When Americans think of Canada at all, it is as a source of softwood lumber or superior comedians. In the summer of this year, they became acquainted with a new and most unwelcome Canadian export: wildfire smoke. After huge fires swept through Quebec’s boreal forests, cities throughout the East Coast and the Midwest spent days beneath a thick blanket of hazardous particulates. New York City briefly had the worst air quality in the world. Though largely human caused, freakishly warm and dry spring weather had allowed those fires to rage out of control.
The Canadian journalist John Vaillant’s Fire Weather: A True Story From a Hotter World is a graphic if sometimes undisciplined guide to the coming of a new climate, in which forest fires are changing from a seasonal hazard in remote areas to a permanent menace to urban societies. Vaillant shot to notice with The Golden Spruce: A True Story of Myth, Madness and Greed, a biography of the maverick logger who exposed the huge damage that clear-cutting had inflicted on British Columbia. With Fire Weather he has returned to the woods to offer not just an overview of a global problem, but a scathing account of the lies that Canadians have told themselves about their relationship with the natural world. He does so with a case study of the Horse River wildfire in northern Alberta, which began in May 2016. In its first three weeks, the fire not only burned a million acres of forest but caused the partial destruction and total evacuation of Fort McMurray, a town of almost a hundred thousand people.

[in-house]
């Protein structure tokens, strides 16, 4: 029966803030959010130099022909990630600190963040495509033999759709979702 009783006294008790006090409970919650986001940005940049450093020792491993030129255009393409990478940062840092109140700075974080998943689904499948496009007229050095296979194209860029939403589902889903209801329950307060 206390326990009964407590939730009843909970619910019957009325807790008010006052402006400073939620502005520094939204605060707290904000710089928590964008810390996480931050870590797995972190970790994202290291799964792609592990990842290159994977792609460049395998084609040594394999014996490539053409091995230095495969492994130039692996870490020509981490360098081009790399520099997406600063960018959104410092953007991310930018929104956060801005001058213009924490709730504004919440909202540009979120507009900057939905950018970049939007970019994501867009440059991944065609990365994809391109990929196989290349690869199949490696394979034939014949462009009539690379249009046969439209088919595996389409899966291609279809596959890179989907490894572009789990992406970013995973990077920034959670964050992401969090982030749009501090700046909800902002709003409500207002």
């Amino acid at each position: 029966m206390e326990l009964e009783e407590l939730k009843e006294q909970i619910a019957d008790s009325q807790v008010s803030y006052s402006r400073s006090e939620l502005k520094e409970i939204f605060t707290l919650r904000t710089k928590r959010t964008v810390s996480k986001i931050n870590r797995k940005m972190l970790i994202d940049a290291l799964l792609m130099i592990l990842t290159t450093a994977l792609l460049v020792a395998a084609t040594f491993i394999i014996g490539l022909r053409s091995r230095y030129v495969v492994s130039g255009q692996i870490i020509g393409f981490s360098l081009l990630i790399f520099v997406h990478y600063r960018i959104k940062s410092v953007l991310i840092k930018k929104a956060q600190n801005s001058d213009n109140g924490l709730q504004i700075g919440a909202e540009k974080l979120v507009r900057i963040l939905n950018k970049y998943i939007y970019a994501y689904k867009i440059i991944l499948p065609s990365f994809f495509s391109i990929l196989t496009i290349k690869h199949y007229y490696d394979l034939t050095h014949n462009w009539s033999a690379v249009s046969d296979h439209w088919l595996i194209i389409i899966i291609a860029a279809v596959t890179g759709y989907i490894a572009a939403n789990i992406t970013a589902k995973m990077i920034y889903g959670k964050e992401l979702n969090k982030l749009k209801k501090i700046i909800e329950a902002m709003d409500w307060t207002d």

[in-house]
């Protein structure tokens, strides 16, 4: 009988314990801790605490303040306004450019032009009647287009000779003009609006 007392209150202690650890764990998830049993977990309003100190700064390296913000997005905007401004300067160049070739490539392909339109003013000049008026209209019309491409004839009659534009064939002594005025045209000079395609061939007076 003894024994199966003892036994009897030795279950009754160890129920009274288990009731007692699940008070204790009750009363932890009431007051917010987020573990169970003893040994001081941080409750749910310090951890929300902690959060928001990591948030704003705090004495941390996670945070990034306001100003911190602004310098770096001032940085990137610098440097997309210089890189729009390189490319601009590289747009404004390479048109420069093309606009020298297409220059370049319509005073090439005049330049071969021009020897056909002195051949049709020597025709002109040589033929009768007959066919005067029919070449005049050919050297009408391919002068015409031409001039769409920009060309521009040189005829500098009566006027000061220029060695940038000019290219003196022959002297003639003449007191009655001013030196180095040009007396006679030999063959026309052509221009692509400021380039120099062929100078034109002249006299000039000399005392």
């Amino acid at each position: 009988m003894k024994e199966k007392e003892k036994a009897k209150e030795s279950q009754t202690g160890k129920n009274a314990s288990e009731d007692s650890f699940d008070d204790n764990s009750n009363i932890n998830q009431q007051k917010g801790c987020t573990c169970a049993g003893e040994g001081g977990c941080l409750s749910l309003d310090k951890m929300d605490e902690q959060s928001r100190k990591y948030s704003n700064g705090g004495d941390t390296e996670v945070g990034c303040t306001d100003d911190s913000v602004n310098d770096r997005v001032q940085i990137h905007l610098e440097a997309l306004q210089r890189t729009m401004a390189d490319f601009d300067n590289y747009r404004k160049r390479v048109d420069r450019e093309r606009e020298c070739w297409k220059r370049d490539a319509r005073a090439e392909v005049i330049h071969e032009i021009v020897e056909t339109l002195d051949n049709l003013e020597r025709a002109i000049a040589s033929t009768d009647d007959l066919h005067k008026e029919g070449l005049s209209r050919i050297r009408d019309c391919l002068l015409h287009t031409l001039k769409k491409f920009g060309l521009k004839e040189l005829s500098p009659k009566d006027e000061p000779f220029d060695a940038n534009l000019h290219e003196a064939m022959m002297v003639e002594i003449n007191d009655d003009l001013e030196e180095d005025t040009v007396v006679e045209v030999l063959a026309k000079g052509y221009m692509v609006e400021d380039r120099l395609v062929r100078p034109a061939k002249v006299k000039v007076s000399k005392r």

The Magic Sandpile
Vaillant presents these events as a “flashpoint” in the interlinked histories of Canada’s relationship with fossil fuel extraction and wildfires. Fort McMurray owed its existence to the mulish determination of provincial and federal governments to turn a profit from the tar sands of northern Alberta. As long ago as 1715, indigenous trappers from the region had alerted officials of the Hudson’s Bay Company to the existence of water courses thick with pitch. No one could yet think how to take advantage of the bitumen — the Dene people had used it mainly to patch up holes in their canoes.